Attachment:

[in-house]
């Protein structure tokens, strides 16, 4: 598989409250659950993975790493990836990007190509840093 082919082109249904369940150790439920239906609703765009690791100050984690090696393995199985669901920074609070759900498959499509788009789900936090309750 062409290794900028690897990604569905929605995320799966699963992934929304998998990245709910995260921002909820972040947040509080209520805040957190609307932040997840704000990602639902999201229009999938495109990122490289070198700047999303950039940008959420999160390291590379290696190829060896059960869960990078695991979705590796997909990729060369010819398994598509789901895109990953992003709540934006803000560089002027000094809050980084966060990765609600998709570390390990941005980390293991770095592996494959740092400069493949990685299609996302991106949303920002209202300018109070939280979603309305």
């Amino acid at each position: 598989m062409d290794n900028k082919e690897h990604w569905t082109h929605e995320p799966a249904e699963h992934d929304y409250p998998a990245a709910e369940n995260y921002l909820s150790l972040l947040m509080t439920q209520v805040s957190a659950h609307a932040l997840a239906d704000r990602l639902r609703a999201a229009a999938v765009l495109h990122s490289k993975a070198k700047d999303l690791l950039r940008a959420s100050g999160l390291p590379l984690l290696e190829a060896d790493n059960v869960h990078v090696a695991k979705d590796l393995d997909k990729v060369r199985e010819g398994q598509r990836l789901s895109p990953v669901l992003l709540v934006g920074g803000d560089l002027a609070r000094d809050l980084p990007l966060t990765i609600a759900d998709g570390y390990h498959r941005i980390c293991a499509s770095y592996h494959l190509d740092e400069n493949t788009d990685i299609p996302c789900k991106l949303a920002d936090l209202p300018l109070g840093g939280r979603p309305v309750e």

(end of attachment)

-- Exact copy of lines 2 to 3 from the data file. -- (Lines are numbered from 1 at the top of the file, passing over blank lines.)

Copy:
């Protein structure tokens, strides 16, 4: 598989409250659950993975790493990836990007190509840093 082919082109249904369940150790439920239906609703765009690791100050984690090696393995199985669901920074609070759900498959499509788009789900936090309750 062409290794900028690897990604569905929605995320799966699963992934929304998998990245709910995260921002909820972040947040509080209520805040957190609307932040997840704000990602639902999201229009999938495109990122490289070198700047999303950039940008959420999160390291590379290696190829060896059960869960990078695991979705590796997909990729060369010819398994598509789901895109990953992003709540934006803000560089002027000094809050980084966060990765609600998709570390390990941005980390293991770095592996494959740092400069493949990685299609996302991106949303920002209202300018109070939280979603309305």
């Amino acid at each position: 598989m062409d290794n900028k082919e690897h990604w569905t082109h929605e995320p799966a249904e699963h992934d929304y409250p998998a990245a709910e369940n995260y921002l909820s150790l972040l947040m509080t439920q209520v805040s957190a659950h609307a932040l997840a239906d704000r990602l639902r609703a999201a229009a999938v765009l495109h990122s490289k993975a070198k700047d999303l690791l950039r940008a959420s100050g999160l390291p590379l984690l290696e190829a060896d790493n059960v869960h990078v090696a695991k979705d590796l393995d997909k990729v060369r199985e010819g398994q598509r990836l789901s895109p990953v669901l992003l709540v934006g920074g803000d560089l002027a609070r000094d809050l980084p990007l966060t990765i609600a759900d998709g570390y390990h498959r941005i980390c293991a499509s770095y592996h494959l190509d740092e400069n493949t788009d990685i299609p996302c789900k991106l949303a920002d936090l209202p300018l109070g840093g939280r979603p309305v309750e």